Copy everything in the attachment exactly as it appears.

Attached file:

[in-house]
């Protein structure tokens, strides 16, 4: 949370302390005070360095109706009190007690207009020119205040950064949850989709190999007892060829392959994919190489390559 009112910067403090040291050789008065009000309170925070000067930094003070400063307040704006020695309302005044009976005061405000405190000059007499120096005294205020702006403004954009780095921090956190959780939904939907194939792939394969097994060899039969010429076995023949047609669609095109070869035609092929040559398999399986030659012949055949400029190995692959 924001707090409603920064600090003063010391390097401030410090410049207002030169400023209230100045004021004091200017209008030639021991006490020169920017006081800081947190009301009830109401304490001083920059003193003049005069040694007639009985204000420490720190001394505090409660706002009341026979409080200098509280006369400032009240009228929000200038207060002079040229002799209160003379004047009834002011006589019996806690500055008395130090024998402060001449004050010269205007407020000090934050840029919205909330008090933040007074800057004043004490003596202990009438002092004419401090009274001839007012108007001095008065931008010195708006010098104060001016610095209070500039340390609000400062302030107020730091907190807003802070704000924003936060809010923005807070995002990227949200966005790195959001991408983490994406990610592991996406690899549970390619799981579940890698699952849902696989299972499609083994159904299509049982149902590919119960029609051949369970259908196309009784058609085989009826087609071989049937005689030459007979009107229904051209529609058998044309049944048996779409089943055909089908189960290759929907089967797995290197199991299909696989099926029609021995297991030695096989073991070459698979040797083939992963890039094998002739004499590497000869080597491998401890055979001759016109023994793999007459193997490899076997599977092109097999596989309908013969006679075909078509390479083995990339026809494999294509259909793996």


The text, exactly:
[in-house]
């Protein structure tokens, strides 16, 4: 949370302390005070360095109706009190007690207009020119205040950064949850989709190999007892060829392959994919190489390559 009112910067403090040291050789008065009000309170925070000067930094003070400063307040704006020695309302005044009976005061405000405190000059007499120096005294205020702006403004954009780095921090956190959780939904939907194939792939394969097994060899039969010429076995023949047609669609095109070869035609092929040559398999399986030659012949055949400029190995692959 924001707090409603920064600090003063010391390097401030410090410049207002030169400023209230100045004021004091200017209008030639021991006490020169920017006081800081947190009301009830109401304490001083920059003193003049005069040694007639009985204000420490720190001394505090409660706002009341026979409080200098509280006369400032009240009228929000200038207060002079040229002799209160003379004047009834002011006589019996806690500055008395130090024998402060001449004050010269205007407020000090934050840029919205909330008090933040007074800057004043004490003596202990009438002092004419401090009274001839007012108007001095008065931008010195708006010098104060001016610095209070500039340390609000400062302030107020730091907190807003802070704000924003936060809010923005807070995002990227949200966005790195959001991408983490994406990610592991996406690899549970390619799981579940890698699952849902696989299972499609083994159904299509049982149902590919119960029609051949369970259908196309009784058609085989009826087609071989049937005689030459007979009107229904051209529609058998044309049944048996779409089943055909089908189960290759929907089967797995290197199991299909696989099926029609021995297991030695096989073991070459698979040797083939992963890039094998002739004499590497000869080597491998401890055979001759016109023994793999007459193997490899076997599977092109097999596989309908013969006679075909078509390479083995990339026809494999294509259909793996």